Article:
September 14, 2018
You probably think of the United States as a fully literate society: signs help you navigate, you read and write emails and texts, instructions tell you how to cook something or the proper dosage for medicine, and you’re reading this article right now. But an astounding one in six adults – 35 million people – read below a fourth-grade level in the U.S. “I think most people would be startled to hear that statistic. Illiteracy can be kind of an invisible problem,” says Ken Bigger, the executive director of the Chicago Literacy Alliance (CLA).
In Chicago, it’s estimated that some three out of 10 adults have low basic literacy skills (the national and local statistics do not exactly correlate, as the Chicago number is pegged to around a sixth-grade reading level), while at the time that the CLA incorporated as a nonprofit, 54% of public school students did not meet or exceed reading standards. And that’s why the CLA exists. “After you feed, clothe, and house people, literacy is the next step,” says Bigger.
The CLA came about in 2009 when a collection of literacy nonprofits met to discuss their work and discovered that all of them offered programs at the same elementary school, but none of them knew about the others’ work there. The moment was a wake-up call: the groups could be much more effective if they all worked together, rather than each trying independently – in the same school, no less – to improve literacy.
The collective eventually incorporated as a nonprofit and expanded its membership to organizations addressing a broader range of communities, including adults. “One of the biggest drivers of a child’s educational success is the literacy level of that child’s caregiver,” Bigger says. “That speaks to our network approach, because if you’re only doing work in the schools with the kid, but you’re not also working so that the child’s parent can become a confident reader and support that effort, then the work with the kid is not going to be as productive as it could be.”
Teaching children (and their parents) to read only goes so far, however, if they don’t have access to books. According to Bigger, there are approximately thirteen children’s books for each child in middle- and upper-class households, while in lower-income communities there is roughly one children’s book for every 300 children. So there are organizations such as ReadAskChat, which is developing an app to encourage and help parents read and engage with young children. “Practically speaking, it can be much easier to get a mobile device into a low-literacy household than it is to get a book in,” explains Bigger.
There’s also Open Books, which donates books to schools and nonprofits and operates a used-book store on the ground floor of the CLA’s Literacenter, a Google-style co-working space in the West Loop that opened in 2015. The Literacenter provides office, meeting, and classroom space for the almost 130 organizations that are a part of the CLA (all the rooms have literary pun names, such as “Roomeo and Juliet,” “Catcher in the Room,” and “Room with a View”). Some organizations have their offices in the Literacenter; others simply use space occasionally or have their mailboxes there. (WTTW is a member of the CLA.)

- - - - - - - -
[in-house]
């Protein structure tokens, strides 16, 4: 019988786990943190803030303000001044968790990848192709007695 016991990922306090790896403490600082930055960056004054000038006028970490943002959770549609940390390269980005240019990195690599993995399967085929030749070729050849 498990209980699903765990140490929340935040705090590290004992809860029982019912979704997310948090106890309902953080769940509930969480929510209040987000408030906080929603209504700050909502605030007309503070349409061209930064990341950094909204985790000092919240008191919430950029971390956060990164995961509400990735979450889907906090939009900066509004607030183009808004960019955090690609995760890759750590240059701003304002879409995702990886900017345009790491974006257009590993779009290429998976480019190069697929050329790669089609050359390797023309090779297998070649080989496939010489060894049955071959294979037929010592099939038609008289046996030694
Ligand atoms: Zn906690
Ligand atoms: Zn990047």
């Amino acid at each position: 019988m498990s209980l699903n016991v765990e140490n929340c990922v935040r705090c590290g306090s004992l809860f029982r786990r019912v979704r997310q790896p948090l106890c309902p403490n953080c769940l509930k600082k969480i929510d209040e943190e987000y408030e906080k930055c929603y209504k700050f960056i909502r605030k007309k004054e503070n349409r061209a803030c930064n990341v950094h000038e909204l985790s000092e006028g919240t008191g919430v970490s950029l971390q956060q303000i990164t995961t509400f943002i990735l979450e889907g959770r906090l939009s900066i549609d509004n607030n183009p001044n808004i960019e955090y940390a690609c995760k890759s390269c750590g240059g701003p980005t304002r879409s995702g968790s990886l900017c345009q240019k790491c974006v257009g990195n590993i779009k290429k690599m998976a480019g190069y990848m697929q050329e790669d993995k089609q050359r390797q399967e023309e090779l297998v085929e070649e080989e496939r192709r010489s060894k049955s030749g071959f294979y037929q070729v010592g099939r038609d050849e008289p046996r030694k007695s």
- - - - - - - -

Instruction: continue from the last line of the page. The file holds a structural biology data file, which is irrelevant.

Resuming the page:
The idea behind the Literacenter is to foster collaboration between organizations working towards similar goals. To that end, it includes fun spaces for casual interaction, with games or a piano, and hosts events such as happy hours. That collegiality is attractive to smaller organizations, offering their staff more colleagues. Plus, the Literacenter’s cheaper rent can help reduce overhead costs for organizations.
“We’re not a direct-service organization,” Bigger explains. “The power we have is to allow organizations to connect dots.” And CLA member organizations aren’t all focused specifically on teaching adults or children to read: there are also groups that focus on literacy in a broader sense, such as the Chicago Review of Books or the American Writers Museum. “If we have a city where writing and literacy is valued, it’s going to make all the work focused on general reading ability more effective,” Bigger says. “By covering the territory from literacy to more literary groups, we create some alignments and partnerships, and we advance a culture, moving towards a literate society.”
For literacy doesn’t have only functional implications for people’s lives; it also provides a less tangible benefit. “There’s something immensely valuable to being able to express oneself through writing, or to the ability to find somebody in the world who has said something that speaks to you, and recognize that you’re not alone in that thought,” Bigger says. “That ability to cultivate empathy and connection with other people is huge. And it is something that will also decrease social stratification, help increase understanding between people, increase people’s civic capacities.
“I always reference the Bob Dylan song, ‘Tangled Up in Blue,’ where the narrator reads a book of 13th century Italian poetry, ‘and every one of them words rang true/and glowed like burning coal/pouring off of every page/like it was written in my soul/from me to you.”